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Football Governance

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Scots opt for pyramid

The Scottish FA has agreed to a new pyramid system that allows for promotion and relegation to and from the Third Division. There will be play offs between the bottom club in the Scottish Premier Football League and the champions from each of the Highland League and the new Lowland League.

Among the teams in the Lowland League are phoenix club Gretna 2008, Edinburgh City, University of Stirling and the superbly named Gala Fairydean Rovers. However, the also aptly named Civil Service Strollers are not included.

Between a Rock and a hard place

Gibraltar has been granted full membership of Uefa and will take part in qualifying for the 2016 European championships. However, it will be kept apart from Spain which had opposed the Rock's membership.

Gibraltar first applied in 1999 and the rules were subsequently changed so that only sovereign states could become members. However, the Court for Arbitration in Sports subsequently ruled that the rules could not be changed retrospectively. The Gibraltar Football Association subsequently hired a public relations firm to make its case for membership.

Is football a public good?

Is football a 'public good'?  That is the rather surprising claim made by the chief executive of the Bundesliga in an interview with The Guardian's David Conn.  

Scottish clubs seek to force change

Second tier Scottish clubs are seeking to force open the impasse over the future structure of the Scottish leagues. Ten clubs are poised to resign from the Scottish Football League after becoming disillusioned with how league reconstruction talks have progressed.

After a meeting at Hamilton's ground on Thursday evening, several First Division sides are said to be ready to carry out the move in a bid to force a restructure of Scottish football.

United trio head up English football

With the appointment of Anthony Fry as the new chairman of the Barclays Premier League, English football is now headed by a trio of Manchester United supporters.   Fry is described as a 'keen spectator' at Old Trafford, whatever that  means (perhaps that is how fans were described at his alma mater of Magdalen College, Oxford).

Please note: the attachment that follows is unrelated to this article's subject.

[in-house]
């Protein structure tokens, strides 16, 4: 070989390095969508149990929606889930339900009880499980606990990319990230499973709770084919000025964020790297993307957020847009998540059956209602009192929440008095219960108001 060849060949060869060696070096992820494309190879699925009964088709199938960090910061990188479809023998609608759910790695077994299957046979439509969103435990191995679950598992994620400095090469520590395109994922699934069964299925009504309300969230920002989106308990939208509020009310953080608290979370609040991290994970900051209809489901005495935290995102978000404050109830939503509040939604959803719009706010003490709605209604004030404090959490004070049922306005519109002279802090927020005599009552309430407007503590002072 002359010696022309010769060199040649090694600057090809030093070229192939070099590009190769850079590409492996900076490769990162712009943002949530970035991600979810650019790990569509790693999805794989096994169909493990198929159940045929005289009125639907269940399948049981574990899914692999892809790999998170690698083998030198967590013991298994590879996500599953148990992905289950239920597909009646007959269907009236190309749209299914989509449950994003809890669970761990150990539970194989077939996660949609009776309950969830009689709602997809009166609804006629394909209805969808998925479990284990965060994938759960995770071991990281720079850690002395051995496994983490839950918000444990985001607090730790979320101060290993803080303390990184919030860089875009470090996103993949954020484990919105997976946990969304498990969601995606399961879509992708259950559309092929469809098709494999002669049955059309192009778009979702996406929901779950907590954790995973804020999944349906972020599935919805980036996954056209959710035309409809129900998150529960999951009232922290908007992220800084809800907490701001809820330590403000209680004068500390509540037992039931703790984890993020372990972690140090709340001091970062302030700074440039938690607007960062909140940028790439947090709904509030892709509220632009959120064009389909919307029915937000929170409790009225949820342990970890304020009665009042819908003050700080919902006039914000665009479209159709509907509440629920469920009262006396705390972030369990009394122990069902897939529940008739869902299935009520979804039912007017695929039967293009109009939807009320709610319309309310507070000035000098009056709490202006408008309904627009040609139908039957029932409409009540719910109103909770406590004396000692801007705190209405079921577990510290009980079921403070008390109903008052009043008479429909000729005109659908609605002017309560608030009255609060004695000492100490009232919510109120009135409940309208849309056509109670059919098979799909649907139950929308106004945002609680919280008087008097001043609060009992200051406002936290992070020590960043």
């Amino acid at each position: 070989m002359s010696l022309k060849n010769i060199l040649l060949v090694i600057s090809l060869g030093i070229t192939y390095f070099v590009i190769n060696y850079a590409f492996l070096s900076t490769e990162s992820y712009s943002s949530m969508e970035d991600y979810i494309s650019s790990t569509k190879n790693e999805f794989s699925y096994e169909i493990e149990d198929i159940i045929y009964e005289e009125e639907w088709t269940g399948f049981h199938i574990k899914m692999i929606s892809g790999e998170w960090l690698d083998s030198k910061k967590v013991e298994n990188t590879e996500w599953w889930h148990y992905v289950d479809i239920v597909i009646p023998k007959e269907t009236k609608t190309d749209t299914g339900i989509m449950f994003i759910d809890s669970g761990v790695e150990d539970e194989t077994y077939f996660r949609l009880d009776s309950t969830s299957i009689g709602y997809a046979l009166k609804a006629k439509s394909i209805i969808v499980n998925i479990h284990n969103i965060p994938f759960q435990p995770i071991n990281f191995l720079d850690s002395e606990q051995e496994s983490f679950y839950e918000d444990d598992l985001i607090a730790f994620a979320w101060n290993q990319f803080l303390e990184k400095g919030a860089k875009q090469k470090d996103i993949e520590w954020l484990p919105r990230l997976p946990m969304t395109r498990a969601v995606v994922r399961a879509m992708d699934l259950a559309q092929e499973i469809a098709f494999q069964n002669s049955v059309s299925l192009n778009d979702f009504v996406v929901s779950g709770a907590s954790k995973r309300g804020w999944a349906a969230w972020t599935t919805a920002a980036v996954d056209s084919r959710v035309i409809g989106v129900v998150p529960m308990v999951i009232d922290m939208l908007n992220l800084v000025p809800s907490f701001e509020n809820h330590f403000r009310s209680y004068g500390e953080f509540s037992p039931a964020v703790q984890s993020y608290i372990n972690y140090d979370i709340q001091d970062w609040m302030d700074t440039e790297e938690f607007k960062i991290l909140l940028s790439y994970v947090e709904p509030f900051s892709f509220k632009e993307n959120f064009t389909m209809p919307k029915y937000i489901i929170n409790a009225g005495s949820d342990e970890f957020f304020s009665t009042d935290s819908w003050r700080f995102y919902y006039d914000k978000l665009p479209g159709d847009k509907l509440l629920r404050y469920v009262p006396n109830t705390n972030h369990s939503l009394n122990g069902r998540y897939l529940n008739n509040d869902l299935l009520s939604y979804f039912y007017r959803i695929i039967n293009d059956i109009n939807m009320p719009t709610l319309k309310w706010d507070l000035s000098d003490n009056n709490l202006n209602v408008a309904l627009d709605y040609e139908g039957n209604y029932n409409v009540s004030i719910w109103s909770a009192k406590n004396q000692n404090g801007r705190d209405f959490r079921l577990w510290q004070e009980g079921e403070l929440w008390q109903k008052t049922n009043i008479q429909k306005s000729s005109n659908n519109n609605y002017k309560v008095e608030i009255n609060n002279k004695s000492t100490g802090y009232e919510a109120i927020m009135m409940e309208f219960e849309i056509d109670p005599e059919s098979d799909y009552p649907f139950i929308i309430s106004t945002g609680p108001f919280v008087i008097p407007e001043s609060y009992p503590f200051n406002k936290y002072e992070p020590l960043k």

Venky's open dialogue with Blackburn Rovers Supporters' Trust

In a surprising but welcome development, it appears that Venky's, the owners of Blackburn Rovers, are willing to engage in dialogue with the Supporters' Trust which is something they have been seeking for some time.  A personal letter was sent to Blackburn supremo Anuradha Desai and she has replied asking for more information about the Trust's intentions.

Premier League votes for new financial rules

The Barclays Premier League has voted to implement new financial rules from next season. The vote was only secured after chief executive Richard Scudamore wrote to all clubs and Swansea defected from the 'Gang of Six', allowing the supporters of the move to secure the necessary two-thirds majority.

Legal eagles backed Pompey

Rescuing Portsmouth FC has been a highly complex process involving persistence and a wide range of skills. These skills will become even more necessary once the Pompey Supporters' Trust (PST) is in charge.

The legal experts who made up the Versiona Team were spurred on by their personal passion and dedication to Portsmouth FC. They voluntarily dedicated hundreds of hours at all times of day, night and at weekends.

Ofcom rules against Ken Bates

Ken Bates has always been a controversial figure in English football.  Although no verified figures are available, it is believed that he has shown that it is possible to make money out of football.  But then he would argue that he effectively rescued Chelsea and then Leeds United when they were on the floor.

Another victory for the regulatory state?

Sports lawyer Daniel Geey provides excellent in depth analysis of developments in football and his latest post looks at the efforts of the Premier League to move towards its own financial regulatory framework. He identifies a number of unanswered questions relating to their proposals.